It’s been a fun ride, but it’s time for the Philadelphia 76ers to Process this: they still have a long way to go to get where they want.
Declarations that the 76ers’ rebuild is complete and title contention will be a regularity going forward were as premature as the confetti shot off at Wells Fargo Center at the end of regulation in the Boston Celtics’ 101-98 overtime win in Game 3 of the second round series.
Winning 52 games and a first-round series in a season where Ben Simmons put together a Rookie of the Year campaign and Joel Embiid stayed relatively healthy is a massive success for a franchise that was trapped in the lottery as recently as a year ago.
That success came faster than anticipated, which is why expectations were (justifiably) raised ahead of the playoffs. And with how wide open the East looked due to the Cleveland Cavaliers’ struggles, the Toronto Raptors’ unreliable nature and the Celtics’ injury woes, it actually appeared as if the stars were aligning for Philadelphia to reach the NBA Finals.
But the second round against Boston has splashed some cold water on Process truthers and provided much-needed perspective on where the 76ers are right now.
An argument can be made that Philadelphia’s current predicament of being down 3-0 in the series has more to do with the Celtics than it does with the 76ers’ limitations. After all, playoffs are often about matchups and Philadelphia just looked like world-beaters en route to a gentleman’s sweep over Miami a round earlier. It’s not crazy to think the 76ers might be faring better if they were playing Cleveland or Toronto, based on the strengths and weaknesses of those teams.
Nevertheless, Boston has exposed Philadelphia’s deficiencies in ways that aren’t unique to just them. And it starts with the 76ers two cornerstones: Simmons and Embiid.
Aside from the one-point stinker he had in Game 2, Simmons has been his usual self scoring-wise in the series, averaging 17.0 points on 56.0 per cent shooting. But those stats don’t begin to tell how the Celtics have corralled him in the half-court and leveraged not just inability to shoot, but his unwillingness to.
It may only seem like a subtle difference, but Boston’s advantage of completely ignoring Simmons when he’s beyond the arc has allowed them to tweak their defensive positioning to the point they can simultaneously cover the paint and stick with Philadelphia’s shooters – essentially playing five-on-four on occasion.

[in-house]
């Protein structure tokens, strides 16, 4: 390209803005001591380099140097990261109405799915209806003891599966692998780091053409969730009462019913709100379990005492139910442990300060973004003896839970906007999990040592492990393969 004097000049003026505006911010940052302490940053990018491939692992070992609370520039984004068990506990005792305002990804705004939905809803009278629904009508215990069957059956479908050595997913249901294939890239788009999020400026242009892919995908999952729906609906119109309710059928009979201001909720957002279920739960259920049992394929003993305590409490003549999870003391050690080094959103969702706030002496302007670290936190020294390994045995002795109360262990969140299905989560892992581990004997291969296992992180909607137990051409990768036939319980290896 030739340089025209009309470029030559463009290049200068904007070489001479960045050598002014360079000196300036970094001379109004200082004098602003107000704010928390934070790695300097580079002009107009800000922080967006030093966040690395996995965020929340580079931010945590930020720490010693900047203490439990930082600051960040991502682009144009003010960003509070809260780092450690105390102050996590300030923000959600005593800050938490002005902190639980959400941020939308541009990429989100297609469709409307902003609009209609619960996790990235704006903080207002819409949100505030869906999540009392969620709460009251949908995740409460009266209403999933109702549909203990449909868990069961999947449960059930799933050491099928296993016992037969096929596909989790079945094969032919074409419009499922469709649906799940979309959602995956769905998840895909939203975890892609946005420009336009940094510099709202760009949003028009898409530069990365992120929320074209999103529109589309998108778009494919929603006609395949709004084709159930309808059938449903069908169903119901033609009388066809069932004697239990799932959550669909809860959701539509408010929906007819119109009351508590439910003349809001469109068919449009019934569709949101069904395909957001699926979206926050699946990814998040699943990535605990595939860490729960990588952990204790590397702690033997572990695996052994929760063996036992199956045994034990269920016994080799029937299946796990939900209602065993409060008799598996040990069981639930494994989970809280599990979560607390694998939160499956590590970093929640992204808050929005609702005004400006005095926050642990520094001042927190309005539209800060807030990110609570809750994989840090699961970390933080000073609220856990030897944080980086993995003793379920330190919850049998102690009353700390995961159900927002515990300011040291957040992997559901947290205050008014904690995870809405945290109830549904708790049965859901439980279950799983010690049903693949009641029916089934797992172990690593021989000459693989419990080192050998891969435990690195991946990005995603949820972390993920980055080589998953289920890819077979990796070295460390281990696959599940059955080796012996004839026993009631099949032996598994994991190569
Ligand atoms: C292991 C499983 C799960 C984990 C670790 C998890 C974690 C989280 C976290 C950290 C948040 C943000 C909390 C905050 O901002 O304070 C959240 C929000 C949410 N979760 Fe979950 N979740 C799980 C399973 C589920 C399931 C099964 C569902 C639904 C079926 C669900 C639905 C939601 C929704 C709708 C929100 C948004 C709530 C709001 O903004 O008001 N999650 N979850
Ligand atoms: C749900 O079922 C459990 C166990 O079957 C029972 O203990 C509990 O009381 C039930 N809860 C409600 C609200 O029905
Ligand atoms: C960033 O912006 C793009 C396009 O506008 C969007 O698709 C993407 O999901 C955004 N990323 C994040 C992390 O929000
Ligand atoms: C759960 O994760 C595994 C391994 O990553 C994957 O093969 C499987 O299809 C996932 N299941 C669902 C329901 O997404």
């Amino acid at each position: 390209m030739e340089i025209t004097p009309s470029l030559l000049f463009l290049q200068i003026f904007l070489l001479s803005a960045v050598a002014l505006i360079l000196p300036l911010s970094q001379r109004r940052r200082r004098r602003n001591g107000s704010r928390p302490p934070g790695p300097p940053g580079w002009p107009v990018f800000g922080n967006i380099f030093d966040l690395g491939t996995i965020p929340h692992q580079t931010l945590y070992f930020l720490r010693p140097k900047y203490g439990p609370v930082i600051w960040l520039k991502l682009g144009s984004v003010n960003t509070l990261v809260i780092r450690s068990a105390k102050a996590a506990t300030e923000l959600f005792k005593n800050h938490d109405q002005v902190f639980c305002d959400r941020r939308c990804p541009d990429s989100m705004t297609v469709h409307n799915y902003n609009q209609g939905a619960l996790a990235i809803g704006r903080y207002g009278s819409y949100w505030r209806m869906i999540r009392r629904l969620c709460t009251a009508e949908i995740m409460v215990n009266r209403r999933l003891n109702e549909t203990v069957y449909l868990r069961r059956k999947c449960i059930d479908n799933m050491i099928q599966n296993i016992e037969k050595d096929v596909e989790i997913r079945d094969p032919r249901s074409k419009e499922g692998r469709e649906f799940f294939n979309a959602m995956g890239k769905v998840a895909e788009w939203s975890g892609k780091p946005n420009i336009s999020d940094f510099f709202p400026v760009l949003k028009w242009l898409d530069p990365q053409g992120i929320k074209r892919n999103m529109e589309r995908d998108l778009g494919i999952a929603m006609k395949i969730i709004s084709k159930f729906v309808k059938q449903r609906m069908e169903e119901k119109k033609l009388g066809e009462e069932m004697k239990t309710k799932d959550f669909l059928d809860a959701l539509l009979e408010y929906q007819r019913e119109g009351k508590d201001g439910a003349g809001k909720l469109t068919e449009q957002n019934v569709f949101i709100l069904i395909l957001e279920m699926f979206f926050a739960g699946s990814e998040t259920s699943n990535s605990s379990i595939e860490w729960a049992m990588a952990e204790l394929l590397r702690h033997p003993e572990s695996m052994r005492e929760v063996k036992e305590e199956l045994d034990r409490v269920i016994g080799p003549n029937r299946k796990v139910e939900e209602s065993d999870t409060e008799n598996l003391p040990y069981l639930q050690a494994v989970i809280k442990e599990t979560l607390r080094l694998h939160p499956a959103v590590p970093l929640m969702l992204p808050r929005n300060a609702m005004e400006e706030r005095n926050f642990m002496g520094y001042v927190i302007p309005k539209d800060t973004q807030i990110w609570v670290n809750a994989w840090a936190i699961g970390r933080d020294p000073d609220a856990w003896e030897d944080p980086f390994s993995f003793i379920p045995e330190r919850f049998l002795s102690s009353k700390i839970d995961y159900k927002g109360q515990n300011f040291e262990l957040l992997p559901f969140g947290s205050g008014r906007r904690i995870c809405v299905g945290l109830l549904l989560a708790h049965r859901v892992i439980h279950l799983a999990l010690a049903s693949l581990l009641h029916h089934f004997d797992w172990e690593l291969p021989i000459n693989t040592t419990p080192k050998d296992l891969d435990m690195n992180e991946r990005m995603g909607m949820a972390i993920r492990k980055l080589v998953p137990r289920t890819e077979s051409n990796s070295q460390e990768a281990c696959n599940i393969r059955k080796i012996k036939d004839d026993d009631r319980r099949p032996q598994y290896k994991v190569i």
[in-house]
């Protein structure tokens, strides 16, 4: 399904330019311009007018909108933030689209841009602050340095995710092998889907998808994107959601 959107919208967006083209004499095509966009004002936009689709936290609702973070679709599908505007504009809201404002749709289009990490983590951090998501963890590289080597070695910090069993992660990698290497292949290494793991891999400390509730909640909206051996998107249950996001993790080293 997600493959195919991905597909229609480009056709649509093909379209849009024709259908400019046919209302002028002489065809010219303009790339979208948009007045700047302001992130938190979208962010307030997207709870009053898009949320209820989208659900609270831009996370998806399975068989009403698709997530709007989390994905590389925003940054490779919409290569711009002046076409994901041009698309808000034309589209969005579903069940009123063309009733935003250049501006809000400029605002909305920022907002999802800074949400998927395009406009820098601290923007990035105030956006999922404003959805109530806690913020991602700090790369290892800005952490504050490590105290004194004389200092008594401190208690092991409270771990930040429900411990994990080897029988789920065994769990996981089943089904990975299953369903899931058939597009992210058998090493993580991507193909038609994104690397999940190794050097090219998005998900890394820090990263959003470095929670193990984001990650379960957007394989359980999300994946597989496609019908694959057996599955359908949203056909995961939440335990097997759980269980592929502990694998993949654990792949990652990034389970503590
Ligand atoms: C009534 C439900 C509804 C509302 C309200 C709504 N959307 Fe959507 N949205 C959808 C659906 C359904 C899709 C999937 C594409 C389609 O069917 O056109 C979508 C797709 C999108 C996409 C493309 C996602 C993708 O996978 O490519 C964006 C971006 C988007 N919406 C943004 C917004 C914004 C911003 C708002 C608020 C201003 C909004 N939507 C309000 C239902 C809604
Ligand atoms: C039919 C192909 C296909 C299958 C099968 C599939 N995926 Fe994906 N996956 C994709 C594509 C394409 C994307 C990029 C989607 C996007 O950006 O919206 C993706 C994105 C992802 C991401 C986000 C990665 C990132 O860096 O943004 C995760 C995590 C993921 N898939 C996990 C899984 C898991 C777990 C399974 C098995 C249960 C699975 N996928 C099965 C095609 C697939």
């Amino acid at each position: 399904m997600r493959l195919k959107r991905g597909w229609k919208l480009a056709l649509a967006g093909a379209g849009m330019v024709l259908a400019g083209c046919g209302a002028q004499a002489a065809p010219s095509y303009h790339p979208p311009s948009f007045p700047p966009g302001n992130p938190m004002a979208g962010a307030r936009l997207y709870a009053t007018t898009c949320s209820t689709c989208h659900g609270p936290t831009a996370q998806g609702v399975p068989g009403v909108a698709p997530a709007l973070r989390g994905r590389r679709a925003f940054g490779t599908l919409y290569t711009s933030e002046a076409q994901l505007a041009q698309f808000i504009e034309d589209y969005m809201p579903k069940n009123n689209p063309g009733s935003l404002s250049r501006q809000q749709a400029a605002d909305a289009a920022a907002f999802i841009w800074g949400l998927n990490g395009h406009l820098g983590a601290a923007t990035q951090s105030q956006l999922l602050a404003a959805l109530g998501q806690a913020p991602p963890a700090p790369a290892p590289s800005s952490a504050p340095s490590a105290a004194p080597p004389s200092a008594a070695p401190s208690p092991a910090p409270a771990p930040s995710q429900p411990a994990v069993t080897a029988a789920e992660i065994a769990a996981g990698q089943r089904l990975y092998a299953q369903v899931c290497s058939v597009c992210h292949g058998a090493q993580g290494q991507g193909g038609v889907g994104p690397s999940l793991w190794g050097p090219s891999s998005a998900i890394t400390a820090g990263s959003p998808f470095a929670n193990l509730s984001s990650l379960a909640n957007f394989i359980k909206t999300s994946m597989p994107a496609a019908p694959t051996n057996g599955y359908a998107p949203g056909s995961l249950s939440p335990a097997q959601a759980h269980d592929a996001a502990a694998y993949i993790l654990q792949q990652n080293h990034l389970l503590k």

By keeping Simmons in front of them and then challenging him to score over their long defenders when he drives, the Celtics have shut off a lot of drive-and-kick opportunities. Boston haven’t been as successful when back-up T.J. McConnell has been on the floor – McConnell is plus-19 in the series while Simmons is minus-19 – because of his quickness and ability to keep the defence somewhat honest.
McConnell plays his role extremely well, but he can only help to a certain extent. You know who would be a perfect complement to Simmons and give the 76ers what they need? The Markelle Fultz that came out of college, before… whatever it is that derailed his rookie season.
It’s way too early to say Fultz won’t ever be that, but it’s also no sure thing to say he’ll return to what he was, let alone develop into a star. If he does, he could be the missing link and final piece of the 76ers’ puzzle. But again, that’s a big ‘if’.
As far as Embiid, this second round has shown he’s far from a finished product.
He’s averaging 24.3 points against the Celtics, but it’s his 43.5 per cent shooting that’s been more telling of how the series has gone for him. Boston have been mostly content with leaving Aron Baynes or Al Horford in single coverage against him and living with post-up after post-up. Embiid is an absolute load to deal with, but his post game still leaves a lot to be desired.
And on the other end of the floor, the Celtics have sapped his rim protection by dragging him out near the perimeter with bigs who can knock down jumpers.
Embiid and Simmons are just 24 and 21, respectively, so it would be foolish to assume they won’t get better. Their shortcomings in this series shouldn’t be viewed as a failure, but rather as an indication of the room they still have to grow.
The Process, insofar as the methodology of tanking to acquire draft picks, may be over.
However, the next phase – going from good to great – has just begun.